For too long, code writers have been measured on the features built into their applications - not the potential security vulnerabilities. It's time to change that perspective, says Maty Siman of Checkmarx.
Individuals resort to lying about themselves to protect their identities when accessing systems in today's imperfect cyber world, says Peter Tapling, president of Authentify, an out-of-band authentication service.
Microsoft has issued a fix for the Internet Explorer bug, including an update for Windows XP users. The update repairs a vulnerability in the browser that could allow hackers to gain control of a user's computer.
Organizations across all industry sectors understand the importance of information security. But turning security awareness into meaningful action - that's the challenge that many midsized entities face, says Sophos' Nick Bray.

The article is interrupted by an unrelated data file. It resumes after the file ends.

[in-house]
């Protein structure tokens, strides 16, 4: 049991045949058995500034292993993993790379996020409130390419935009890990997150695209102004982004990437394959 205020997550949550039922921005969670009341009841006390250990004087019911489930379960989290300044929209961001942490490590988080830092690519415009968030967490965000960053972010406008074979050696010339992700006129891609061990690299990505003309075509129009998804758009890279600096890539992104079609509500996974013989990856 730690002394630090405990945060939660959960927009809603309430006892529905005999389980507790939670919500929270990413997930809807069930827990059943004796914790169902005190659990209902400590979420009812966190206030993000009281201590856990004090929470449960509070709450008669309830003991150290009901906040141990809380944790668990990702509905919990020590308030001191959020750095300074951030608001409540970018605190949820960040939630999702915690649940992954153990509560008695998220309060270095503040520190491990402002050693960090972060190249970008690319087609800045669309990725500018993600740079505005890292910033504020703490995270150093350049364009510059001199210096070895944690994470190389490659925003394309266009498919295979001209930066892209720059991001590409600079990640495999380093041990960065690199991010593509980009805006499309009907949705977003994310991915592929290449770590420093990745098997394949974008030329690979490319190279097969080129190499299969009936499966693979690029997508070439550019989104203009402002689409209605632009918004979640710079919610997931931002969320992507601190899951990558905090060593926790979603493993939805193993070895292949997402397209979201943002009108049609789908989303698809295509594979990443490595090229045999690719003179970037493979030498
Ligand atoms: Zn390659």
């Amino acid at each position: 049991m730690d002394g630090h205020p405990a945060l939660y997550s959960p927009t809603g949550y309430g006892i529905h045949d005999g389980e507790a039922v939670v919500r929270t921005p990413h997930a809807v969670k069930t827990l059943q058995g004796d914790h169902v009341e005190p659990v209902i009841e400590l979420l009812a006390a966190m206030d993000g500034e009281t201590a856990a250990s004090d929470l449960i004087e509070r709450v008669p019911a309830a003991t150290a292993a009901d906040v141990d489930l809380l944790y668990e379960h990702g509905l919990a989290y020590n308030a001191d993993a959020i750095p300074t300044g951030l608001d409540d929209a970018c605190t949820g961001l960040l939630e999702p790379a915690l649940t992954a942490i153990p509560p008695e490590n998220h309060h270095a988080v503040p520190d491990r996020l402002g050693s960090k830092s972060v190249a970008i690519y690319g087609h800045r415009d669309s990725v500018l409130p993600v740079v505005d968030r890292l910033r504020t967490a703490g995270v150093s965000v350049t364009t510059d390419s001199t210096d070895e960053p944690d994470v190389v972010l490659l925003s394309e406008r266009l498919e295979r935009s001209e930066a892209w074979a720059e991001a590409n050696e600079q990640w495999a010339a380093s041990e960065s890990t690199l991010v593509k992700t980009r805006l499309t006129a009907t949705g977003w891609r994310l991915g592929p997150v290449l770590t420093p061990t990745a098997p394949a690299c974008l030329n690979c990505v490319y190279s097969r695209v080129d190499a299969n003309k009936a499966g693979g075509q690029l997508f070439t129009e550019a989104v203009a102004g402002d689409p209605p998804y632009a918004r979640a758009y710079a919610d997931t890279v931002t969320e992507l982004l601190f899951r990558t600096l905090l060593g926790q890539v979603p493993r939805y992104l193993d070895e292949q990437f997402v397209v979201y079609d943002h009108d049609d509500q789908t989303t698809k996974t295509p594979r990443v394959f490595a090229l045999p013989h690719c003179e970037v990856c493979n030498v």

Cloud-based advanced threat protection helps organizations detect sophisticated malware that is able to bypass existing security measures. The key is to start with the premise that the network is already infected, says Seculert's Dudi Matot.
Faced with a vulnerability that exposes Microsoft's Internet Explorer Web browser to a zero-day exploit involved in recent targeted attacks, CISOs need to take prompt action, security specialists say. Learn the steps they recommend.
The recent Verizon Data Breach Investigation Report notes more than 16,000 incidents in the past year where sensitive information was unintentionally exposed. "Nearly every incident involves some element of human error," the report notes.
The fact that the U.S. federal government would, under some circumstances, exploit software vulnerabilities to attack cyber-adversaries didn't perturb a number of IT security providers attending the 2014 Infosecurity Europe conference in London.
With the news that several large technology companies are going to assist in funding critical open source projects such as OpenSSL following the Heartbleed exploit, security experts weigh in on the move.
A hot topic among U.S. federal government security managers and other infosec pros is developing a process to vet mobile applications. The National Institute of Standards and Technology is offering a solution called AppVet.